5. Being comfortable with data analytics and using LPM and / or data analytics software confidently is also a must.

All skills, not just those listed above, need to be continuously developed and nurtured.  Training should at least provide a solid foundation, but skills should also be consciously practiced and feedback sought in the workplace.

Question 5: can a legal project manager work across different departments?

Yes then can – and should.

Even those legal project managers embedded in specific legal practice teams will usually need to work with colleagues from other support departments (such as legal I.T or Business Development etc).

By not becoming too involved in substantive and procedural detail in any one practice area legal project managers should be quick to apply their skills to other practice areas too.

One of the most common problems found in organisations of any size is the ‘silo effect’ where departments and business units operate as if in isolation with little regard to what is going on elsewhere.  This is limiting for lots of reasons, one of which is that best practices may be rarely, if ever, transferred between departments.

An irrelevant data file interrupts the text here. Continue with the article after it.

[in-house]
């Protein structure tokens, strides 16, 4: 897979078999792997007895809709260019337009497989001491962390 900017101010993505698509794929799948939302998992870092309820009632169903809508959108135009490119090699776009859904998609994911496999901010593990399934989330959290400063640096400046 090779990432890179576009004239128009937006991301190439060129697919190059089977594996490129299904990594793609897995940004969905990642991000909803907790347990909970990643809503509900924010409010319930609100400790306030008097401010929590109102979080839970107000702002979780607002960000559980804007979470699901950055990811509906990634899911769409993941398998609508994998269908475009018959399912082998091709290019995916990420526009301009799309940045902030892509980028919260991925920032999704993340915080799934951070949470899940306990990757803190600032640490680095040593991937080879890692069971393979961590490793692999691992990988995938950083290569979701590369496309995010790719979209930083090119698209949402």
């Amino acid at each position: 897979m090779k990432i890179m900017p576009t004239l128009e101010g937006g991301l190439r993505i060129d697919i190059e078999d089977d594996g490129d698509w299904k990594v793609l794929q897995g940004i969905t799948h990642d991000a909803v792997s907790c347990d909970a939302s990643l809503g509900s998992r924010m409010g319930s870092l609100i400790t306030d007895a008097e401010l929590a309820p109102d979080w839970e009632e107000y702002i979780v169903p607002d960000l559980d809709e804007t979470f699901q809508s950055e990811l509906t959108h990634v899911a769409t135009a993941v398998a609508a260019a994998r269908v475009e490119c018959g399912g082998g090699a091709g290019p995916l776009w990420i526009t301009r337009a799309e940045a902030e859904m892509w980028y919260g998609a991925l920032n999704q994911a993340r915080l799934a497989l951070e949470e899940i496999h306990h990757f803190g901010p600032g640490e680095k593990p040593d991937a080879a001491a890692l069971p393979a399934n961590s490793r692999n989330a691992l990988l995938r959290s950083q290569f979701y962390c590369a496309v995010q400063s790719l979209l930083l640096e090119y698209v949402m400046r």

Legal project managers working across several departments are well-placed to identify and cross-pollinate best practices from department to department.


IILPM Live 2022 – Free Conference about LPM

On 12 & 13 May 2022, the International Institute of Legal Project Management (IILPM) is providing a free online conference where leading LPM practitioners will be discussing topics like those discussed above and many more.

The aim of the conference is to assess the state of LPM practice world-wide.

If you fancy grabbing a free virtual seat, you can do so at the conference website here.